Landmark Year for Women in Art

Pipilotti Rist's video, Pour Your Body Out, MOMA 2008

Pipilotti Rist's video, Pour Your Body Out, MOMA 2008

Visual arts 2008: the go-go vibe gets a remix

Sarah Milroy

From The Globe and Mail, Saturday, December 26, 2008

Available on-line at:

http://www.theglobeandmail.com/servlet/story/RTGAM.20081226.w2008visarts1227/BNStory/Front/

Akin to Margaret Atwood’s book Payback in the literary arts, Milroy claims that visual artists “were the canaries in the coal mine” in 2008 by virtue of their “sensing the pervasive vulnerability of the social fabric and the economy underpinning it.”

In particular, Milroy points out that 2008 was “a landmark year for women in art, a moment when women’s rightful place at the table seemed both acknowledged and assured. With the Los Angeles Museum of Contemporary Art’s definitive touring show WACK! Art and the Feminist Revolution making the rounds (from L.A. to Washington, to Brooklyn to Vancouver, where it landed this fall), the art world turned back to consider the legacy of feminist thought that has provided such fresh approaches to artists of both genders ever since. Also, the touring retrospective of art by the 97-year-old French-born New York-based artist Louise Bourgeois came home to roost at the Guggenheim Museum in New York this spring, a document of female genius and sexuality at full throttle. And as the year comes to a close, the Museum of Modern Art in New York is presenting a feminist double header with Swiss artist Pipilotti Rist (until Feb. 2) and South African painter Marlene Dumas (until Feb. 16) – Rist with her immersive environment Pour Your Body Out in the museum’s vast lobby space (a circular sofa bed and cushions allows complete absorption in her projected images of fruit trees, earthworms, naked women, fields of tulips, snuffling pigs and assorted psychedelia) and Dumas, whose lush paintings grapple with social injustice, female power, fertility and sexuality. Downstairs, in Rist’s installation, children are to be found leaping from cushion to cushion, and one wonders (with pleasure) if the place will ever be the same again.”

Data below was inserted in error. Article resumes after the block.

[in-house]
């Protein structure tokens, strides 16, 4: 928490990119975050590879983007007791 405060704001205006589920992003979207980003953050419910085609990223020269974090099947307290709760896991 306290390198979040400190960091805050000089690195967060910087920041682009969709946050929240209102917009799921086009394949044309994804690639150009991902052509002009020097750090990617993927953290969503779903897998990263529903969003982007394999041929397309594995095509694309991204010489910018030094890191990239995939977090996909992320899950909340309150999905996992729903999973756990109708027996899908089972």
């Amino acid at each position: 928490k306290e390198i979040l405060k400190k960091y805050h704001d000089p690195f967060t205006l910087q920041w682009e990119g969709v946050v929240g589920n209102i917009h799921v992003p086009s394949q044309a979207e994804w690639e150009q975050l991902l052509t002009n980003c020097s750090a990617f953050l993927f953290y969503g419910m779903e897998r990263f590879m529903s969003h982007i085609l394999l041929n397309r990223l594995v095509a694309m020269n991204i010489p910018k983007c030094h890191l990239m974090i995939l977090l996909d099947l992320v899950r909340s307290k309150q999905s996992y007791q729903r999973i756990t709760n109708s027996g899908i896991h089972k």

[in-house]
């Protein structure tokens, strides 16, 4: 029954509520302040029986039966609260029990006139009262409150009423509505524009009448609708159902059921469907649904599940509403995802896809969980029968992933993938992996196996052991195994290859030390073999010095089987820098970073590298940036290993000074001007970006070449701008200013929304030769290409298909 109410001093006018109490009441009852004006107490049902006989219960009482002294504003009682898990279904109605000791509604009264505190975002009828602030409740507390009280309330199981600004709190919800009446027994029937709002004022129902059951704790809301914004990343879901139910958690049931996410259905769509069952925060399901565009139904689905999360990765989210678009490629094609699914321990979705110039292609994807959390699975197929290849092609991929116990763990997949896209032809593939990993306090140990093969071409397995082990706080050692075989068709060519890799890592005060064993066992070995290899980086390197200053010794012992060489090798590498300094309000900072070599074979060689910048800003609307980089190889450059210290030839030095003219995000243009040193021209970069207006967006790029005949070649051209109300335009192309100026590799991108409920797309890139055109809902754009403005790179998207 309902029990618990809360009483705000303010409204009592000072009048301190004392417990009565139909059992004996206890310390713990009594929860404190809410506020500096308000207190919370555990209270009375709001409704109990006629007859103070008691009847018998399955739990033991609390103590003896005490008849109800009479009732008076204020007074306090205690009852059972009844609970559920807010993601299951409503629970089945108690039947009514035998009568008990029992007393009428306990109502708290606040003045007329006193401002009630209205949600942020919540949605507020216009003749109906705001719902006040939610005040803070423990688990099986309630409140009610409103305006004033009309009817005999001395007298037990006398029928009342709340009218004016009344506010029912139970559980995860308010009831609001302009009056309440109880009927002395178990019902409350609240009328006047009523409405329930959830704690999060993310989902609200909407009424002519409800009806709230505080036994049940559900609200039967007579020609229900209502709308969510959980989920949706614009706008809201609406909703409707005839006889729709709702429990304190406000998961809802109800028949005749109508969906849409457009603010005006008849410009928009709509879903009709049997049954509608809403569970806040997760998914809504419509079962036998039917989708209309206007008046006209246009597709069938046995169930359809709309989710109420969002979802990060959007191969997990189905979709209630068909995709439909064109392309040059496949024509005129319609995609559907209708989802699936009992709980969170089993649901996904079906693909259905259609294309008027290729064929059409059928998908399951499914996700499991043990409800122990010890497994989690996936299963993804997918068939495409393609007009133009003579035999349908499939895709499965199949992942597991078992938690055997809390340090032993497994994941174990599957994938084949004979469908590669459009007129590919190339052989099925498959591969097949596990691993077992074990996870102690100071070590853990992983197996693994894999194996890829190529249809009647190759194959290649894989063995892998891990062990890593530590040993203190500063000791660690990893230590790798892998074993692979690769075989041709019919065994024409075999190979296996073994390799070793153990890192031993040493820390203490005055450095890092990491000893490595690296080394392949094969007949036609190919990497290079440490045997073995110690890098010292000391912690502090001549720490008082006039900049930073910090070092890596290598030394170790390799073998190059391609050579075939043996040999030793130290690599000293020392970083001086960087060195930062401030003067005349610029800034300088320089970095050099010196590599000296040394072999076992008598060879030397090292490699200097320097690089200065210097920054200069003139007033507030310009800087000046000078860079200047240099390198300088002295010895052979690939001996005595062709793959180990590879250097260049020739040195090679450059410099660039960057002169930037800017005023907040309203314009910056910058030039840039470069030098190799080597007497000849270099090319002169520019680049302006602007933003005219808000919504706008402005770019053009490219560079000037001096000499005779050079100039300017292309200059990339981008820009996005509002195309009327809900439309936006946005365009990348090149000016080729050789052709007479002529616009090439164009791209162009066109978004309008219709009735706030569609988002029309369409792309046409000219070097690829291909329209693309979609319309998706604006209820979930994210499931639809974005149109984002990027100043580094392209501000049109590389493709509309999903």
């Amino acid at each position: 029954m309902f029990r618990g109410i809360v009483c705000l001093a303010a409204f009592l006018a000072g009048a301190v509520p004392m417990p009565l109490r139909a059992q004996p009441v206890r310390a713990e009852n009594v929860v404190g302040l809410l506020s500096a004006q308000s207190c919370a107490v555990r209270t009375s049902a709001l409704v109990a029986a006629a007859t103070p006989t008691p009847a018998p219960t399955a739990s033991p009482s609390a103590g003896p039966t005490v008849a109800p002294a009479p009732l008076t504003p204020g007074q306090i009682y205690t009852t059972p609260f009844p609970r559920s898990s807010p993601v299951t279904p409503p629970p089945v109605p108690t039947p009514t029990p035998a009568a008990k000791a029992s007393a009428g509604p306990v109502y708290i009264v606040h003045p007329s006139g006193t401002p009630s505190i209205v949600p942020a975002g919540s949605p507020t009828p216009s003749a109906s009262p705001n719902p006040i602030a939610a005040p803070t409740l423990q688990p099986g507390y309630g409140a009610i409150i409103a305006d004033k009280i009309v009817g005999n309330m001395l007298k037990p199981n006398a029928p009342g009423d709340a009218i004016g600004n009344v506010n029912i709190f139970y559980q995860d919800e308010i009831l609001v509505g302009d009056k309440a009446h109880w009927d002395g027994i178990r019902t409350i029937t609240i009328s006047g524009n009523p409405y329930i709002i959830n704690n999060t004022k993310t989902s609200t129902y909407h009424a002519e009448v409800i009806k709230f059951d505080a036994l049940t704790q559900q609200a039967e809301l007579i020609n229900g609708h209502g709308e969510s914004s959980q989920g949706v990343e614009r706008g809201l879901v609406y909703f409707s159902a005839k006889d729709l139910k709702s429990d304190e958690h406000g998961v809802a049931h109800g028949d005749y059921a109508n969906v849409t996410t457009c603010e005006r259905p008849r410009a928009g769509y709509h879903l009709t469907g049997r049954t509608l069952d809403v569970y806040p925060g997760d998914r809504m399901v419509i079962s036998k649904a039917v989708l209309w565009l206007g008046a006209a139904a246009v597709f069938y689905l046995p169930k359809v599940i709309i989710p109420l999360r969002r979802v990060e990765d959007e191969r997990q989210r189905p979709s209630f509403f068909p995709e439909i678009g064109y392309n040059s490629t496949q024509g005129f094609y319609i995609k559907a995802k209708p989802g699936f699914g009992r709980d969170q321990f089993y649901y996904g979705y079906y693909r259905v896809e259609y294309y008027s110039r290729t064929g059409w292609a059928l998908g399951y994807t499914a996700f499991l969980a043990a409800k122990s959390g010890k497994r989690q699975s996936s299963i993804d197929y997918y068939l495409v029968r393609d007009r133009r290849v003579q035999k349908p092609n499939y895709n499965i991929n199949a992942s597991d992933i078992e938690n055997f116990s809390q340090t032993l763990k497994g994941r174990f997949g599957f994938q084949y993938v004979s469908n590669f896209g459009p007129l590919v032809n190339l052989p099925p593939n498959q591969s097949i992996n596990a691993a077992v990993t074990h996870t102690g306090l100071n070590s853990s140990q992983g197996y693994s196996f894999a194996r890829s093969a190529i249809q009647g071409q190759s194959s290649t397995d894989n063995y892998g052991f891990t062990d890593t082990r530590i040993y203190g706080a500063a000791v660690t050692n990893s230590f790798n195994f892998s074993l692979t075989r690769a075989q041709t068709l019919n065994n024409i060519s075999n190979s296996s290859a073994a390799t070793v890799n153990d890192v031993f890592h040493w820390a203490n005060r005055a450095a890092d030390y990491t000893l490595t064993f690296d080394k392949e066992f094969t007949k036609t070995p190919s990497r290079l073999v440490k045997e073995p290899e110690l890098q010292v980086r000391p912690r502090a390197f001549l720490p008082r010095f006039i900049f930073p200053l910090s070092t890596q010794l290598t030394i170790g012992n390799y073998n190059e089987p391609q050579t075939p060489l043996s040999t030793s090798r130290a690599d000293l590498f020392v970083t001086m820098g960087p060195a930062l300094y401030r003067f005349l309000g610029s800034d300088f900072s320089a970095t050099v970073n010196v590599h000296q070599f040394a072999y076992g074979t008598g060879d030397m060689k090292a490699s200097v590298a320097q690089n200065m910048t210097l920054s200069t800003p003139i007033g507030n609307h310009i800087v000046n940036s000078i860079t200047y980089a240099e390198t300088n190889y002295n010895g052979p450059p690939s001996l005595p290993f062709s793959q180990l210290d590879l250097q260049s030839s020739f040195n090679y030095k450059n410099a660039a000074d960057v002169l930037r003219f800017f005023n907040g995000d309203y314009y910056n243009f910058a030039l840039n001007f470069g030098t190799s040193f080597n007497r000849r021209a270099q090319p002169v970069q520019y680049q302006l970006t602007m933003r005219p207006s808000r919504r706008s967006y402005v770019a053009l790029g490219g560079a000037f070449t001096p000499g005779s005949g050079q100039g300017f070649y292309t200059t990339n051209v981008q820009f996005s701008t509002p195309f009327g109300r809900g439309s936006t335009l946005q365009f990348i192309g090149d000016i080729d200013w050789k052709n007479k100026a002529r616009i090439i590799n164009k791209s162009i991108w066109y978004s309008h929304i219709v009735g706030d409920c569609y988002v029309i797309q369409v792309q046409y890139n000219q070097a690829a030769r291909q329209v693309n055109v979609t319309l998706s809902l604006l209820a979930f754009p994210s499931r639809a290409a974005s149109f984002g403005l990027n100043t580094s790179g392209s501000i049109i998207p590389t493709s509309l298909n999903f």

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~ by artpoped on January 1, 2009.

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